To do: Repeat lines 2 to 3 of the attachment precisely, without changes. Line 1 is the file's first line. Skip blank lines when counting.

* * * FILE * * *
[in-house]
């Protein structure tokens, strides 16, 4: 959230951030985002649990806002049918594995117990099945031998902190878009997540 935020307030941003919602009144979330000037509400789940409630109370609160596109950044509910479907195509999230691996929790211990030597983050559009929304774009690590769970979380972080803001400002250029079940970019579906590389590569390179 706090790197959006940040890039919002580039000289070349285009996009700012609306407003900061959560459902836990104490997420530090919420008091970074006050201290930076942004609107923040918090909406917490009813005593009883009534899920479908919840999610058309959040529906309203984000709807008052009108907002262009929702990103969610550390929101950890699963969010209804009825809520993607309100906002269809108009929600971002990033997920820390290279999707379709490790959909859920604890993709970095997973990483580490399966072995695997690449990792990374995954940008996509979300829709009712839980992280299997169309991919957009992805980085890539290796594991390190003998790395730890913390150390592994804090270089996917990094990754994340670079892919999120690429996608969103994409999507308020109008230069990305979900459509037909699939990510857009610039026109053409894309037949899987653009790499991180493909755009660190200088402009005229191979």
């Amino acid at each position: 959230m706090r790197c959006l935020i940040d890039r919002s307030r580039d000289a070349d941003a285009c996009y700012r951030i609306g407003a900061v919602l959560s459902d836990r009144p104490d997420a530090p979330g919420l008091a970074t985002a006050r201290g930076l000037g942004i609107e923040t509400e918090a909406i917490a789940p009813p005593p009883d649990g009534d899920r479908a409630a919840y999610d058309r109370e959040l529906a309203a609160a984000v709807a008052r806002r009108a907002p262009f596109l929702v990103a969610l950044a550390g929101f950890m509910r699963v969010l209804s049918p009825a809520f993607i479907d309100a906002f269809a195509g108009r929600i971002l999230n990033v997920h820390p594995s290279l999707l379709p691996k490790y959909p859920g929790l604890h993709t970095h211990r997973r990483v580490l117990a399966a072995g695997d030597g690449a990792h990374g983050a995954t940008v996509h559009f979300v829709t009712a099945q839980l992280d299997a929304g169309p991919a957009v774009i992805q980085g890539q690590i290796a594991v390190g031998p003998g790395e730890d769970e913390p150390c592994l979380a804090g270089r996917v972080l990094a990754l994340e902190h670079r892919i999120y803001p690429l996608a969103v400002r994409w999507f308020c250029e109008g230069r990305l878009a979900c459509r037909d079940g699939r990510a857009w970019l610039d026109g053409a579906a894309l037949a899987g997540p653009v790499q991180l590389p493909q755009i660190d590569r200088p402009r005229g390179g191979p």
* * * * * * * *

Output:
């Protein structure tokens, strides 16, 4: 959230951030985002649990806002049918594995117990099945031998902190878009997540 935020307030941003919602009144979330000037509400789940409630109370609160596109950044509910479907195509999230691996929790211990030597983050559009929304774009690590769970979380972080803001400002250029079940970019579906590389590569390179 706090790197959006940040890039919002580039000289070349285009996009700012609306407003900061959560459902836990104490997420530090919420008091970074006050201290930076942004609107923040918090909406917490009813005593009883009534899920479908919840999610058309959040529906309203984000709807008052009108907002262009929702990103969610550390929101950890699963969010209804009825809520993607309100906002269809108009929600971002990033997920820390290279999707379709490790959909859920604890993709970095997973990483580490399966072995695997690449990792990374995954940008996509979300829709009712839980992280299997169309991919957009992805980085890539290796594991390190003998790395730890913390150390592994804090270089996917990094990754994340670079892919999120690429996608969103994409999507308020109008230069990305979900459509037909699939990510857009610039026109053409894309037949899987653009790499991180493909755009660190200088402009005229191979």
């Amino acid at each position: 959230m706090r790197c959006l935020i940040d890039r919002s307030r580039d000289a070349d941003a285009c996009y700012r951030i609306g407003a900061v919602l959560s459902d836990r009144p104490d997420a530090p979330g919420l008091a970074t985002a006050r201290g930076l000037g942004i609107e923040t509400e918090a909406i917490a789940p009813p005593p009883d649990g009534d899920r479908a409630a919840y999610d058309r109370e959040l529906a309203a609160a984000v709807a008052r806002r009108a907002p262009f596109l929702v990103a969610l950044a550390g929101f950890m509910r699963v969010l209804s049918p009825a809520f993607i479907d309100a906002f269809a195509g108009r929600i971002l999230n990033v997920h820390p594995s290279l999707l379709p691996k490790y959909p859920g929790l604890h993709t970095h211990r997973r990483v580490l117990a399966a072995g695997d030597g690449a990792h990374g983050a995954t940008v996509h559009f979300v829709t009712a099945q839980l992280d299997a929304g169309p991919a957009v774009i992805q980085g890539q690590i290796a594991v390190g031998p003998g790395e730890d769970e913390p150390c592994l979380a804090g270089r996917v972080l990094a990754l994340e902190h670079r892919i999120y803001p690429l996608a969103v400002r994409w999507f308020c250029e109008g230069r990305l878009a979900c459509r037909d079940g699939r990510a857009w970019l610039d026109g053409a579906a894309l037949a899987g997540p653009v790499q991180l590389p493909q755009i660190d590569r200088p402009r005229g390179g191979p």